Both Williams’ use of black stereotypes and participation in the “blackface” type of acting were considered negative and racist ways of portraying black people during this time period. He charmed his way past barriers that blacks had not been able to overcome, with a smile and comical attitude. Williams opened the door for black actors of his generation as well as for generations to come, in the film and stage industry. During this time, blacks were portrayed as “coons”, a stereotypical depiction what a “negro” was at this time: lazy, dishonest, and corrupt. “Blackface” actors represented the blacks as whites wanted to see them.
These laws also created environments for African Americans that had a tendency to be inferior to those provided for white Americans. But like slavery, it was only a matter of time before segregation would become a focus within the United States. The desegregation movement brought an abundance of positive outcomes, which were intended to benefit the African American community. Although desegregation was for the overall benefit of the country, it was largely implemented in a way that was demoralizing to the African American community. In his book, Acting White: The Ironic Legacy of Desegregation, Stuart Buck states “that the “acting white” phenomenon was an ironic legacy of desegregation” (637), and that the well-intention policies that were implemented eventually led to a reversal of intention thus having an inadvertent damaging effect on African American students.
• Black and white people were divided by politics. • This meant that Black people were treated with less care whilst white people were cared for more. • Barriers were put into place so that Black people couldn’t vote for a new power due to their lack of education. • Tension amongst black and white people turned to hatred causing black people’s opinions and views to be irrelevant to any subject. • Southern school for blacks were poor standards which resulted in black people not being educated enough to vote or work for a living.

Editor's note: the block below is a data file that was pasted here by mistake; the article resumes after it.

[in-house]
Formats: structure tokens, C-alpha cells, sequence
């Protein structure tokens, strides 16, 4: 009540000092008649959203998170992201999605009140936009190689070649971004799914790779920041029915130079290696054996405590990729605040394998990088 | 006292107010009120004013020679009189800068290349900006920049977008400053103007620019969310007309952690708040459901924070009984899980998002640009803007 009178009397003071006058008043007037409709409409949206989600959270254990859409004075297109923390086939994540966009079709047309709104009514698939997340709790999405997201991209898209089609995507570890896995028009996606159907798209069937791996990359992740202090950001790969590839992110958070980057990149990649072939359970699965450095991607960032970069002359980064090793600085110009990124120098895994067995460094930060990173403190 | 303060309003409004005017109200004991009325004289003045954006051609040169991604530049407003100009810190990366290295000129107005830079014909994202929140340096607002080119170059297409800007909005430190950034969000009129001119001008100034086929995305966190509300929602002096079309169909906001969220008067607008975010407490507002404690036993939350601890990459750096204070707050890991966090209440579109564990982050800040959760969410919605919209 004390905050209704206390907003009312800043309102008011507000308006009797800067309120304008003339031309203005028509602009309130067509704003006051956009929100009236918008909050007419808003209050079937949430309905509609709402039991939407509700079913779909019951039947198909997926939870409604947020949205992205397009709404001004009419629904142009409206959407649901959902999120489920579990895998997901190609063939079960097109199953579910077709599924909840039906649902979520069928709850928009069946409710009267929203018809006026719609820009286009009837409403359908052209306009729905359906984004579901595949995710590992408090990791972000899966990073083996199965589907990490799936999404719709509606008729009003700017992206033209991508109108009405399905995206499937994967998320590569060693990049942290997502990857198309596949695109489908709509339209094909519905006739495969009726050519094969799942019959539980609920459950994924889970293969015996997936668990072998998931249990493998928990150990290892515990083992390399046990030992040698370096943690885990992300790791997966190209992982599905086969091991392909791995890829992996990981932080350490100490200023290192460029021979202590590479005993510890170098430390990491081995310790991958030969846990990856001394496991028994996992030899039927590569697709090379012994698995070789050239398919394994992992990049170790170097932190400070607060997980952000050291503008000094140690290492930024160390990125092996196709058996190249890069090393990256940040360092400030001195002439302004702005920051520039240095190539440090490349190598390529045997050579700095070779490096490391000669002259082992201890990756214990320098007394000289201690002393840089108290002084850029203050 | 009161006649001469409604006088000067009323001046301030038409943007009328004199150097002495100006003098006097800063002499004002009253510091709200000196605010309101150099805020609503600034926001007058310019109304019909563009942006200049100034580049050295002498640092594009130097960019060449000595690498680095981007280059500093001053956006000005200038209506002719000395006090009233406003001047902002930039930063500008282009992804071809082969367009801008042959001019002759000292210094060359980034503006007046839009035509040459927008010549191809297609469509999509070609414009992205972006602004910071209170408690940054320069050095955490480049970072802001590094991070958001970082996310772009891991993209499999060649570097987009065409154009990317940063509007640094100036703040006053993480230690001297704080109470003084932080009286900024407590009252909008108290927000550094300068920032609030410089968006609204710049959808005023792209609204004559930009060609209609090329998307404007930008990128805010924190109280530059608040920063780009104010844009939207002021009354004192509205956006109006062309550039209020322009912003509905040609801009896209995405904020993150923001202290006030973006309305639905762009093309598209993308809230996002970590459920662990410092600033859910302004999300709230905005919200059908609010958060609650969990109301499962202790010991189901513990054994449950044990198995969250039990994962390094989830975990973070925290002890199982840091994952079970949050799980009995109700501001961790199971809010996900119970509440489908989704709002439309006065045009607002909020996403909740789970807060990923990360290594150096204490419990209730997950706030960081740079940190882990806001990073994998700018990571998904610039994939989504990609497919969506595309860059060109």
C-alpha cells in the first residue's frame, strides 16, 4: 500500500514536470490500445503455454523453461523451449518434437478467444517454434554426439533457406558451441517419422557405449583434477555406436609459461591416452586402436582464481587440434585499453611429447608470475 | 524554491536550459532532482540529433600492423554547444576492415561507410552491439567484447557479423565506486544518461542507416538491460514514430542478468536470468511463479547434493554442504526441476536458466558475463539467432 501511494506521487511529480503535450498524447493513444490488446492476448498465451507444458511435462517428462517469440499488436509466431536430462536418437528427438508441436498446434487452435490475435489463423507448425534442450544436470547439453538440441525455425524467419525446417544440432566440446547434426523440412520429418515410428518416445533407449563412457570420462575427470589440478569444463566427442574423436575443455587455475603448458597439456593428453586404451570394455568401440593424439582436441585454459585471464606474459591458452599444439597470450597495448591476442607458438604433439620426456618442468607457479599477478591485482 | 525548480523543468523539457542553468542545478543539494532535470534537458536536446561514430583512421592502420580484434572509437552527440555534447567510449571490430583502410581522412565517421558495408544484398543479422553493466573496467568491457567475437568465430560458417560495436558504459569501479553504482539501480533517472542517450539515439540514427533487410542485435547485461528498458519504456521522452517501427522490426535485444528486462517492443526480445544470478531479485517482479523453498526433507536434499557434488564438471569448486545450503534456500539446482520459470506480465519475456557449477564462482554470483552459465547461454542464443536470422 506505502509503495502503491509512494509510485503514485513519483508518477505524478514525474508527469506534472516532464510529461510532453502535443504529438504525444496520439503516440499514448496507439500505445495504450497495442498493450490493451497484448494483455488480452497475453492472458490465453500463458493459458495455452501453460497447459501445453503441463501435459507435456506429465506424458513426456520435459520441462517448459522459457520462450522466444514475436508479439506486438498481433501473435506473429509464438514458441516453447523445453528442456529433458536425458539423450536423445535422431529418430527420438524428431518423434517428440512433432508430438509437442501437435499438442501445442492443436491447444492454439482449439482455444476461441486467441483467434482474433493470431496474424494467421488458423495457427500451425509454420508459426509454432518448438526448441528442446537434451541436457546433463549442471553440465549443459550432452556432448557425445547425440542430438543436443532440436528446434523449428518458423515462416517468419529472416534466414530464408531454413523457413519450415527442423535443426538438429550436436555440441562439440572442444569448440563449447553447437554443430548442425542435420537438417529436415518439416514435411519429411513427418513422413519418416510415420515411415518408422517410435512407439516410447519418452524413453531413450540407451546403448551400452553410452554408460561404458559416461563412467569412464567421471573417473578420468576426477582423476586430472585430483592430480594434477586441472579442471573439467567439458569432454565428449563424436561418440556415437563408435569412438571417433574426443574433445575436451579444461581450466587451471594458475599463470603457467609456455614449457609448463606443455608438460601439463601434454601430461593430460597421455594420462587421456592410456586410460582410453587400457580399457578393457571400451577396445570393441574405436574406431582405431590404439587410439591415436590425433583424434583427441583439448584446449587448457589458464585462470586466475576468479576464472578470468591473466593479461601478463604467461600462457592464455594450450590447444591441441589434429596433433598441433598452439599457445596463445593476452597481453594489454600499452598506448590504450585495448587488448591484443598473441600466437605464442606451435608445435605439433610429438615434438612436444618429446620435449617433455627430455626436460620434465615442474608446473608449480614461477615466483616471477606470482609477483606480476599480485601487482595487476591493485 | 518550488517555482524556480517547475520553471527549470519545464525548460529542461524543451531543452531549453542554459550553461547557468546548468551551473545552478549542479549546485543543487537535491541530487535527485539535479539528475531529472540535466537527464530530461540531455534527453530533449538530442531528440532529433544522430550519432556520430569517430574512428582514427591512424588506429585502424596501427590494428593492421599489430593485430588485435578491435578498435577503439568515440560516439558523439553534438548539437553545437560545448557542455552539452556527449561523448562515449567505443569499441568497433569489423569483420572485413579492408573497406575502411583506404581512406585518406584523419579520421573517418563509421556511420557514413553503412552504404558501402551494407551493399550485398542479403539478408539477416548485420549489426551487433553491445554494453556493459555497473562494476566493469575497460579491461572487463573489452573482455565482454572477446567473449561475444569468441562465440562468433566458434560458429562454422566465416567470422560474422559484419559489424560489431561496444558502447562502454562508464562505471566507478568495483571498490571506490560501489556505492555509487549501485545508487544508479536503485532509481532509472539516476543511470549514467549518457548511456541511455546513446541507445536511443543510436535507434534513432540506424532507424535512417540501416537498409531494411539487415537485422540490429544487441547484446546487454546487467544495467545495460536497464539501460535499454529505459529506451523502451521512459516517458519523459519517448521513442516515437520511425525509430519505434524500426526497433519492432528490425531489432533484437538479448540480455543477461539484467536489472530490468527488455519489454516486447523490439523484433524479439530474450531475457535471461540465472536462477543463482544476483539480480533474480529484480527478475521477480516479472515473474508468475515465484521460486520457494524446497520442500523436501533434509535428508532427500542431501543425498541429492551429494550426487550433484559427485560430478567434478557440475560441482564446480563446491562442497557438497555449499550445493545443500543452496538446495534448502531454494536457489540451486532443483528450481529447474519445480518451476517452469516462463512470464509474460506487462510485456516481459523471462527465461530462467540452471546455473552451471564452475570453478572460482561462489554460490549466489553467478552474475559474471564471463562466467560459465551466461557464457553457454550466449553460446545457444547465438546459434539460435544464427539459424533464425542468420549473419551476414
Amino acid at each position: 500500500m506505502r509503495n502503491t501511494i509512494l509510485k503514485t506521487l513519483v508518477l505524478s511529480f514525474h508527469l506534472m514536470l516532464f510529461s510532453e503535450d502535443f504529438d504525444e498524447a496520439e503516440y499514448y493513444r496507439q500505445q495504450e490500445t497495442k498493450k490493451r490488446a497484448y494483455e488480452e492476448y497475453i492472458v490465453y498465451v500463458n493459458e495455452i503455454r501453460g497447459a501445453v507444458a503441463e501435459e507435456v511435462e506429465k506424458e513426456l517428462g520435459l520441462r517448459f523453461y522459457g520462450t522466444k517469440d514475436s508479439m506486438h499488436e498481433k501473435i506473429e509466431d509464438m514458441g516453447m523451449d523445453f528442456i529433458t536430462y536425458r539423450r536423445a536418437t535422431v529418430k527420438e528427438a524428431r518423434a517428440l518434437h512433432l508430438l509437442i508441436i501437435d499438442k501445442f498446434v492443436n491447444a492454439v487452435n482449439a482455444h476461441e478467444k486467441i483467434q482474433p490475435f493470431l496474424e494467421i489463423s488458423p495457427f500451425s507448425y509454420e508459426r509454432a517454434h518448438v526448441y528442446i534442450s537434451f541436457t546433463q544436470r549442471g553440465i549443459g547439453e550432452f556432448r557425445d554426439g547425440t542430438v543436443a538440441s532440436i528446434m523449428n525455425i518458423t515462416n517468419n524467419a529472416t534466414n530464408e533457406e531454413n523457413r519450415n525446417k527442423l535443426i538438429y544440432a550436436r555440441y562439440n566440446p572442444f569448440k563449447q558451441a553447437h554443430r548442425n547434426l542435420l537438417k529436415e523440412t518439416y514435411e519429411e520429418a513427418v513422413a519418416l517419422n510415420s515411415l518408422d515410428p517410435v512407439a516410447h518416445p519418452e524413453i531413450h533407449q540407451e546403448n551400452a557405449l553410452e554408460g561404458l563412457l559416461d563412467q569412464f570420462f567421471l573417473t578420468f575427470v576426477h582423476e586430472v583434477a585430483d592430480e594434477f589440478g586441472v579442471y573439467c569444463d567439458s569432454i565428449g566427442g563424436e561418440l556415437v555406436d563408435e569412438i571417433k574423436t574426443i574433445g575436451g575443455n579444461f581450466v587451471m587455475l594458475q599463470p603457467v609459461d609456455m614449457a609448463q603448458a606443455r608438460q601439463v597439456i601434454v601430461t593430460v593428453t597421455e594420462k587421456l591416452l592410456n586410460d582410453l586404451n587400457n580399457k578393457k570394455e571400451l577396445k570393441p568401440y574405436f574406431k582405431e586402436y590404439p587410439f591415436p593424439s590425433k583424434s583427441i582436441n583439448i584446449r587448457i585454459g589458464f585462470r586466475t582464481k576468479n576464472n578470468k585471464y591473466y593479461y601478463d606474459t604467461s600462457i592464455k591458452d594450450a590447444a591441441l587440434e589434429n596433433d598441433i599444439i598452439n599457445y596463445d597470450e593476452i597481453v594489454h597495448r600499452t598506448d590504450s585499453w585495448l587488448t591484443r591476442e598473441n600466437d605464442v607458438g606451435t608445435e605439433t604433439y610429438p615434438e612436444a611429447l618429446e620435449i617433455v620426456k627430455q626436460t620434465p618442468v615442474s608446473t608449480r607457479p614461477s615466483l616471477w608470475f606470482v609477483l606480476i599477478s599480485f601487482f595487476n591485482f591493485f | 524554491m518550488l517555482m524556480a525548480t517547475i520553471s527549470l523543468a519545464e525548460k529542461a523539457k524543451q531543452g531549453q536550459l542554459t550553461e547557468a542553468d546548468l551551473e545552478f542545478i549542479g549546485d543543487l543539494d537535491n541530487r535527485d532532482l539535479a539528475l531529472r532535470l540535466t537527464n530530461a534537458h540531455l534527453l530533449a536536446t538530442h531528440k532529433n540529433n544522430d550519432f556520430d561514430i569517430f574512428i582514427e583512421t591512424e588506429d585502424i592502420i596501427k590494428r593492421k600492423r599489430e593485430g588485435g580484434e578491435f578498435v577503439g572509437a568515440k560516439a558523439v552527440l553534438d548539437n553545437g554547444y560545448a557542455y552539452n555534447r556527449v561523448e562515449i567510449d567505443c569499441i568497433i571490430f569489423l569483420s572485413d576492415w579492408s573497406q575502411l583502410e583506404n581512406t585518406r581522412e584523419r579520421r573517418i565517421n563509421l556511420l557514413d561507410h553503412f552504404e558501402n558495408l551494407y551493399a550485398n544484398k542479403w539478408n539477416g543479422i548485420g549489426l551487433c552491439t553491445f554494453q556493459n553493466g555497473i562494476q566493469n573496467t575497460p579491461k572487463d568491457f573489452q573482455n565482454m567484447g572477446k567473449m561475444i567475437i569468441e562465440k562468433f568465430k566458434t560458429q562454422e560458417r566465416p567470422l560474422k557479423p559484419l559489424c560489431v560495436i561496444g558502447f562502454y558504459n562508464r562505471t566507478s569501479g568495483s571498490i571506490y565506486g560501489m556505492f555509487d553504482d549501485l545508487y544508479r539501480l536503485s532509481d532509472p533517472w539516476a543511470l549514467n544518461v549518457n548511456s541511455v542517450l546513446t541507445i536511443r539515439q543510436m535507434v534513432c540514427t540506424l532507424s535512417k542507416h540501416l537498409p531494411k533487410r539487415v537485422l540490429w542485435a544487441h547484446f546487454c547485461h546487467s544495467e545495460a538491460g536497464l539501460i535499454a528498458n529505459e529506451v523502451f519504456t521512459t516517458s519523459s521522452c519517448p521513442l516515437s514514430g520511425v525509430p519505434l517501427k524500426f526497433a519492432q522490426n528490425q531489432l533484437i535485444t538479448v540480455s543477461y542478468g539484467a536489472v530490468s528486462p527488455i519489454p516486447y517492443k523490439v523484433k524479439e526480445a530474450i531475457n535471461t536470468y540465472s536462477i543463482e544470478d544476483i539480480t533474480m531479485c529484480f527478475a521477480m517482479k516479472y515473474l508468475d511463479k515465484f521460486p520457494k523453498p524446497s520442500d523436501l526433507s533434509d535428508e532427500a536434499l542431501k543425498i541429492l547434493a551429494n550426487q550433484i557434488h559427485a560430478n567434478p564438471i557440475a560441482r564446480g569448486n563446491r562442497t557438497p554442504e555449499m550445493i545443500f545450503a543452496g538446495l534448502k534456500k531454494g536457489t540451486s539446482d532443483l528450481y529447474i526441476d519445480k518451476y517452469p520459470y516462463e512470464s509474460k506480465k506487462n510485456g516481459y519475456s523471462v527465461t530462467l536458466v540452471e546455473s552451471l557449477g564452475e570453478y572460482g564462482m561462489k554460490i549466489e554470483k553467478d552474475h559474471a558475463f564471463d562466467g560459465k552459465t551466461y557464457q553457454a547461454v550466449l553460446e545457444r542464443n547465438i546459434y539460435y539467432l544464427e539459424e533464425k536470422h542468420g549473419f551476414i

Though the desegregation of schools in North Carolina granted blacks access to better educational resources and wealthier scholastic opportunities, the resultant dilution and erosion of the black educational community devastated its resolve and essential coherence. These negative effects of integration are only somewhat less visible even today. Black-only schools operated under astounding inequity before integration. With white schools hogging state funds, black administrators turned to their communities for support. When George Miller was principal in Wilkes County, NC, the community struggled to support the schools with funds, equipment, and food for the cafeteria.# Still, communities could provide very little, so educators adjusted their educational focus.
Black students scoring lower than White students, but this can be looked at from many different angles. When we think back in history the first ones allowed to have an education were wealthy white males. As time passed and new laws were put in place women along with African Americans were also given the chance to an education. But of course Black children did not receive the same education as White students. In Death at an Early Age by Jonathan Kozol, he describes the conditions of African American schools as horrible, where children were mistreated.